This structure also allows you to include (at your discretion) client assets that might no ordinarily pay product based commissions such as property, cash etc but over which you provide advice.

On the downside it carries the same issues over real or perceived conflicts of interest that commissions have.  In addition you’re tying your fees, and therefore your value, to one of the few parts of the process that you have little to no control over i.e. market returns. Yes when markets go up your revenue increase, but when they go down, so to does your revenue. When revenue goes down you still need to provide the same level of service (and you could argue even more, to help placate nervous clients) for less money, which is not a great outcome.

In addition, clients might be lead to believe that because your fees are tied to investment performance, when markets fall its your fault and therefore they should be compensated for your failure. If you don’t clearly set expectations at the beginning of your relationship with your clients this can be a very real problem.

Hourly Rate

With a move towards professionalism, there becomes the opportunity to adopt fee structures used by other professionals such as lawyers and accounts.

The obvious option is to charge an hourly rate for your services. This way you can work out what you want to earn and work backwards to set an hourly rate. You don’t need to sell product to generate income, you can focus on advice which is where the majority of your value comes from anyway. Clients are also happy because they’re only paying when you’re working on their account.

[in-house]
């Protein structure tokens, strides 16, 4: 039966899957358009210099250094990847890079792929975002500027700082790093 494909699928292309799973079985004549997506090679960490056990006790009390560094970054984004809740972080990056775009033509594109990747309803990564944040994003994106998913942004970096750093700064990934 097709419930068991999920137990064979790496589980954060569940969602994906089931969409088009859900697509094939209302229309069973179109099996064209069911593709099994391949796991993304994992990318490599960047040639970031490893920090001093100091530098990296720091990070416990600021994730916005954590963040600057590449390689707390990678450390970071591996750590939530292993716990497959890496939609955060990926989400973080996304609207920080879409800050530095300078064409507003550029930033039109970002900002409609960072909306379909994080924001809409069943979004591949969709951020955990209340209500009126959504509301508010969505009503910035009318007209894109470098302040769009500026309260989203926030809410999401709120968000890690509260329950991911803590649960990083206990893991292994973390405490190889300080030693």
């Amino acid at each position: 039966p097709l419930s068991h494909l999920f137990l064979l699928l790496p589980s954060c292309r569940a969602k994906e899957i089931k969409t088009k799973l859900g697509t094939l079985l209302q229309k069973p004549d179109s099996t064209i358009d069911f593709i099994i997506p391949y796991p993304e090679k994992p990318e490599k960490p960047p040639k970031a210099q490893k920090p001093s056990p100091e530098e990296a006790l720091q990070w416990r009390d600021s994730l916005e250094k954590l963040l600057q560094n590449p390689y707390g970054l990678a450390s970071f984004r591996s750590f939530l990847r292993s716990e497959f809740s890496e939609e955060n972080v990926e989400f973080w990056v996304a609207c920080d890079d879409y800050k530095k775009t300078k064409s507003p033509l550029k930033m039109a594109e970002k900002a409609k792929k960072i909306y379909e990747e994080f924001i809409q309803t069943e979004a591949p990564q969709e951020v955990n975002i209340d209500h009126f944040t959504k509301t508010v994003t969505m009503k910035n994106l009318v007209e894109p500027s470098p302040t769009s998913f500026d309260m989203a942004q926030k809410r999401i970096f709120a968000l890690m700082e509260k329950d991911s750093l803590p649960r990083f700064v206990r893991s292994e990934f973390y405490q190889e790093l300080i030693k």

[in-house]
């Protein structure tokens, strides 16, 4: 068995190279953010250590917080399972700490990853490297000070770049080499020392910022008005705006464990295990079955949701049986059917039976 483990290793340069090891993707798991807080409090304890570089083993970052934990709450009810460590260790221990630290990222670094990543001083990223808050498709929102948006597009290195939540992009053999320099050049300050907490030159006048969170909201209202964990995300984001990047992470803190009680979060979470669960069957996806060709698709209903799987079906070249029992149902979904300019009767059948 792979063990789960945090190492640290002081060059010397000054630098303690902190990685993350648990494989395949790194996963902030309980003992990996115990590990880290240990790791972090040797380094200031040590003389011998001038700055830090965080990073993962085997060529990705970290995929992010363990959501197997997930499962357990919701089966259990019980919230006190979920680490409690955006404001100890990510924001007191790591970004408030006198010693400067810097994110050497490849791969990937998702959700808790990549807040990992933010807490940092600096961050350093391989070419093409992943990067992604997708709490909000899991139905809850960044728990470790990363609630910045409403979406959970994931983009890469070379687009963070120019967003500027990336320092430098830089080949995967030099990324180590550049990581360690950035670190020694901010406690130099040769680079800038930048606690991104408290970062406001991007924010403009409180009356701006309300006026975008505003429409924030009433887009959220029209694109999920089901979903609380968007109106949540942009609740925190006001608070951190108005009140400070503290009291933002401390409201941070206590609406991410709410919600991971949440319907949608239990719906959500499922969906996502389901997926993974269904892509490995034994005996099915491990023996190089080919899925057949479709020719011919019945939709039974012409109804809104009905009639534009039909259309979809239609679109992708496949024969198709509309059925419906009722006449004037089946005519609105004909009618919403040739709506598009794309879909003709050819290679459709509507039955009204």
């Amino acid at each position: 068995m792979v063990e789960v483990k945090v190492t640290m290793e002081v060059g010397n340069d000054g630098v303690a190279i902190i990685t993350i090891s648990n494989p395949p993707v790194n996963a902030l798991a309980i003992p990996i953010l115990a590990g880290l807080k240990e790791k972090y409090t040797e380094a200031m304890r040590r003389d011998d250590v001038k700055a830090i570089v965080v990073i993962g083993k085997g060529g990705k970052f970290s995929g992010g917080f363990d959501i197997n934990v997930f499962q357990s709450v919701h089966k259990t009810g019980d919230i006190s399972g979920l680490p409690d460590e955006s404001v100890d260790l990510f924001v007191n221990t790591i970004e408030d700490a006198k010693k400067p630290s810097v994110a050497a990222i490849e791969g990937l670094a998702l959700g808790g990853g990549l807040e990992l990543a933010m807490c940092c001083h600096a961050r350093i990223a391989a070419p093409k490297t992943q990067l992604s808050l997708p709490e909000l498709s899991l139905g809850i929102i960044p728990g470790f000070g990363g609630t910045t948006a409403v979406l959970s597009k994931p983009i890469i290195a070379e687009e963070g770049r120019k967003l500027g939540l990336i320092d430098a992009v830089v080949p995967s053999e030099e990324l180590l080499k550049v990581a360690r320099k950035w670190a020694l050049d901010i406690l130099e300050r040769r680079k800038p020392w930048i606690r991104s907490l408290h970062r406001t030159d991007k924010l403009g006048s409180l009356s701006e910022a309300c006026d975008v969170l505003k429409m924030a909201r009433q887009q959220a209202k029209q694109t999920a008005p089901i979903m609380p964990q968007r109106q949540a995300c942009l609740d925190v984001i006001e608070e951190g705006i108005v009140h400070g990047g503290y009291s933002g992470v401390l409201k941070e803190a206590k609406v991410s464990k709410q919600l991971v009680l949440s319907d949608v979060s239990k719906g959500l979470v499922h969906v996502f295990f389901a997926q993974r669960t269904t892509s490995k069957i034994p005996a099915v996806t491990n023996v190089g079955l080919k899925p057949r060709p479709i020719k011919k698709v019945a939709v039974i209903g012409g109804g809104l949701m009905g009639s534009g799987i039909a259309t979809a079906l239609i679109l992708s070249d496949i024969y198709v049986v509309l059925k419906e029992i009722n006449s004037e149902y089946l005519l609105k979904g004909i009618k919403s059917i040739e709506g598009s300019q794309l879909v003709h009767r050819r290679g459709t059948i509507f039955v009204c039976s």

While there are some downsides to this structure, they aren’t insurmountable. First of all clients might think that you’ll take your time on tasks, curry out unnecessary tasks or just bill for task not completed just to generate some extra revenue. However if you clearly layout the services that you’ll provide and rough estimates of the likely times to undertake these task, this should put these concerns to rest. Especially if you call a client to warn them if you’re undertaking unexpected tasks on their account.

The second issue relates to calculating your hourly rate. While I said that you can work out what you want to earn and then work backwards to an hourly rate, it’s not quite that simple. This is because you can’t bill all the time. You need to take time out for ongoing education, marketing, managing the business and many other day to day tasks. You need to take all of this into consideration when your calculating your hourly rate.

The other downside is that this type of option effectively puts a hard limit on your earnings potential. After all there are only 24 hours in a day, 7 days in a week and 52 weeks in a year. Therefore the amount you can earn is limited as you can’t bill for time that doesn’t exist.

Fixed Fee For Service

The fixed fee for service solution effectively works to overcome some of the issues for your clients, while putting a little bit of the risk relating to time management back on you.  Under this scenario you determine what your services you’re going to provide your clients, then you place a fixed fee on this service.